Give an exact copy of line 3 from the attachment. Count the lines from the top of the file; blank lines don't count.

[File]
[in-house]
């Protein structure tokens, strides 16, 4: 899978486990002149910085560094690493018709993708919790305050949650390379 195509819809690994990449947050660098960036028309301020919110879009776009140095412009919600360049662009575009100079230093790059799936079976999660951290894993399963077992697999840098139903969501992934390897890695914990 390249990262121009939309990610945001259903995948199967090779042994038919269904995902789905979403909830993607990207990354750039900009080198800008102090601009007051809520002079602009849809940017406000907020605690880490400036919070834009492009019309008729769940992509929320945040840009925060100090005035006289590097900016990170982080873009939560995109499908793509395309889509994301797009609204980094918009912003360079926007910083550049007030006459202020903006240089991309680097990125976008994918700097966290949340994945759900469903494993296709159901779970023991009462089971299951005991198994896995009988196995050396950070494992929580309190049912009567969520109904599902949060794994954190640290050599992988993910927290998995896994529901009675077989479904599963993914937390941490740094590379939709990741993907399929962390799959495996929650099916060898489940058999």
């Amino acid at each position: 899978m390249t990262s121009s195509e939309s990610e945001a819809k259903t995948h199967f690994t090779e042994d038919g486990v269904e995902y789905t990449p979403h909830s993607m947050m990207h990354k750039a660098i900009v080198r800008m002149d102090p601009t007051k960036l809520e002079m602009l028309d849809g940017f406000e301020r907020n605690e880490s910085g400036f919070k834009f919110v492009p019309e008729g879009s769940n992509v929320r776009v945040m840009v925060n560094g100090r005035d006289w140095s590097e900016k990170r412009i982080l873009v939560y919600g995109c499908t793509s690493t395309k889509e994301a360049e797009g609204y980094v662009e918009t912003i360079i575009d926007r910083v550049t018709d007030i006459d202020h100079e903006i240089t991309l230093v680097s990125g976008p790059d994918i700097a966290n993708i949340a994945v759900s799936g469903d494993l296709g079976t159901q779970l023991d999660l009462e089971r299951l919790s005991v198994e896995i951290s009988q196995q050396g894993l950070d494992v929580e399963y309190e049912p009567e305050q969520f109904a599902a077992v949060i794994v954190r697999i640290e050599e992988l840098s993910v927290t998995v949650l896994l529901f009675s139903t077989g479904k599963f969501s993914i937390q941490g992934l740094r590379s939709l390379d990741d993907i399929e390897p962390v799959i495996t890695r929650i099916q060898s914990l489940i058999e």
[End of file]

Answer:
């Amino acid at each position: 899978m390249t990262s121009s195509e939309s990610e945001a819809k259903t995948h199967f690994t090779e042994d038919g486990v269904e995902y789905t990449p979403h909830s993607m947050m990207h990354k750039a660098i900009v080198r800008m002149d102090p601009t007051k960036l809520e002079m602009l028309d849809g940017f406000e301020r907020n605690e880490s910085g400036f919070k834009f919110v492009p019309e008729g879009s769940n992509v929320r776009v945040m840009v925060n560094g100090r005035d006289w140095s590097e900016k990170r412009i982080l873009v939560y919600g995109c499908t793509s690493t395309k889509e994301a360049e797009g609204y980094v662009e918009t912003i360079i575009d926007r910083v550049t018709d007030i006459d202020h100079e903006i240089t991309l230093v680097s990125g976008p790059d994918i700097a966290n993708i949340a994945v759900s799936g469903d494993l296709g079976t159901q779970l023991d999660l009462e089971r299951l919790s005991v198994e896995i951290s009988q196995q050396g894993l950070d494992v929580e399963y309190e049912p009567e305050q969520f109904a599902a077992v949060i794994v954190r697999i640290e050599e992988l840098s993910v927290t998995v949650l896994l529901f009675s139903t077989g479904k599963f969501s993914i937390q941490g992934l740094r590379s939709l390379d990741d993907i399929e390897p962390v799959i495996t890695r929650i099916q060898s914990l489940i058999e």